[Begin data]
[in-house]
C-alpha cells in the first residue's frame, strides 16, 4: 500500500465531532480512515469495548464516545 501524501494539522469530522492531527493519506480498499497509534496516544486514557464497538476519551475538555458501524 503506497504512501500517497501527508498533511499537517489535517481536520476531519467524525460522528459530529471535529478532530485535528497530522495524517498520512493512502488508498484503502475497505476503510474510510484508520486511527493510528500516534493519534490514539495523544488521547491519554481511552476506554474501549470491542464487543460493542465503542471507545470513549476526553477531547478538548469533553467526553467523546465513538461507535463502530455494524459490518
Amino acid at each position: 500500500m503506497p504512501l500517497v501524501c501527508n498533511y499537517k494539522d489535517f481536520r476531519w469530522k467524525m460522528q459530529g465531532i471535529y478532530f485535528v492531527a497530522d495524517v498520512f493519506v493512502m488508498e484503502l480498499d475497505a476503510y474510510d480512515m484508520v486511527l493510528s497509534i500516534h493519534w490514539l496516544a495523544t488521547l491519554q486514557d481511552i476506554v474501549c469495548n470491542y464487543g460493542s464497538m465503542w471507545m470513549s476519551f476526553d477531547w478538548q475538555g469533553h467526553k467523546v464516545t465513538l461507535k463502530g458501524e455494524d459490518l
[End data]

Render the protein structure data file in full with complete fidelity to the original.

[in-house]
C-alpha cells in the first residue's frame, strides 16, 4: 500500500465531532480512515469495548464516545 501524501494539522469530522492531527493519506480498499497509534496516544486514557464497538476519551475538555458501524 503506497504512501500517497501527508498533511499537517489535517481536520476531519467524525460522528459530529471535529478532530485535528497530522495524517498520512493512502488508498484503502475497505476503510474510510484508520486511527493510528500516534493519534490514539495523544488521547491519554481511552476506554474501549470491542464487543460493542465503542471507545470513549476526553477531547478538548469533553467526553467523546465513538461507535463502530455494524459490518
Amino acid at each position: 500500500m503506497p504512501l500517497v501524501c501527508n498533511y499537517k494539522d489535517f481536520r476531519w469530522k467524525m460522528q459530529g465531532i471535529y478532530f485535528v492531527a497530522d495524517v498520512f493519506v493512502m488508498e484503502l480498499d475497505a476503510y474510510d480512515m484508520v486511527l493510528s497509534i500516534h493519534w490514539l496516544a495523544t488521547l491519554q486514557d481511552i476506554v474501549c469495548n470491542y464487543g460493542s464497538m465503542w471507545m470513549s476519551f476526553d477531547w478538548q475538555g469533553h467526553k467523546v464516545t465513538l461507535k463502530g458501524e455494524d459490518l